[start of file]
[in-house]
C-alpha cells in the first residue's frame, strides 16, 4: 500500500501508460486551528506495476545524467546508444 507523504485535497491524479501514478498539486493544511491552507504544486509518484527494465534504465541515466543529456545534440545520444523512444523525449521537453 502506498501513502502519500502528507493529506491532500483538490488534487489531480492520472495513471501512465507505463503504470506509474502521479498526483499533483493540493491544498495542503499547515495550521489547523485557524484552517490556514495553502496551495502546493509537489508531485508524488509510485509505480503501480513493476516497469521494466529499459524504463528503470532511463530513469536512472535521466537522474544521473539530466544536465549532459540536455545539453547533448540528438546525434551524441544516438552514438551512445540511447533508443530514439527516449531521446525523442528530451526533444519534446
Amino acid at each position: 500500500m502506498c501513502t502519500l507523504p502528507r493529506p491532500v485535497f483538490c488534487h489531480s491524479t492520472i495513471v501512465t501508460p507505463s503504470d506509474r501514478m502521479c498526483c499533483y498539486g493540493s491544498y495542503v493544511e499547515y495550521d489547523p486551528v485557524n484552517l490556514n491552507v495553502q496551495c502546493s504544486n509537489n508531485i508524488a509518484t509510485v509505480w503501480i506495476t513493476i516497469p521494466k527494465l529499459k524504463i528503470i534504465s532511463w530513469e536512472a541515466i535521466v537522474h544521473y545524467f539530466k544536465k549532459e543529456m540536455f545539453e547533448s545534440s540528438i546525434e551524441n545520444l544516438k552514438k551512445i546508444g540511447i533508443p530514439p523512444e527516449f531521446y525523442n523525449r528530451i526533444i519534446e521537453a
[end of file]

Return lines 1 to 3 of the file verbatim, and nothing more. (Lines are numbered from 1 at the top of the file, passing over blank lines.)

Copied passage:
[in-house]
C-alpha cells in the first residue's frame, strides 16, 4: 500500500501508460486551528506495476545524467546508444 507523504485535497491524479501514478498539486493544511491552507504544486509518484527494465534504465541515466543529456545534440545520444523512444523525449521537453 502506498501513502502519500502528507493529506491532500483538490488534487489531480492520472495513471501512465507505463503504470506509474502521479498526483499533483493540493491544498495542503499547515495550521489547523485557524484552517490556514495553502496551495502546493509537489508531485508524488509510485509505480503501480513493476516497469521494466529499459524504463528503470532511463530513469536512472535521466537522474544521473539530466544536465549532459540536455545539453547533448540528438546525434551524441544516438552514438551512445540511447533508443530514439527516449531521446525523442528530451526533444519534446
Amino acid at each position: 500500500m502506498c501513502t502519500l507523504p502528507r493529506p491532500v485535497f483538490c488534487h489531480s491524479t492520472i495513471v501512465t501508460p507505463s503504470d506509474r501514478m502521479c498526483c499533483y498539486g493540493s491544498y495542503v493544511e499547515y495550521d489547523p486551528v485557524n484552517l490556514n491552507v495553502q496551495c502546493s504544486n509537489n508531485i508524488a509518484t509510485v509505480w503501480i506495476t513493476i516497469p521494466k527494465l529499459k524504463i528503470i534504465s532511463w530513469e536512472a541515466i535521466v537522474h544521473y545524467f539530466k544536465k549532459e543529456m540536455f545539453e547533448s545534440s540528438i546525434e551524441n545520444l544516438k552514438k551512445i546508444g540511447i533508443p530514439p523512444e527516449f531521446y525523442n523525449r528530451i526533444i519534446e521537453a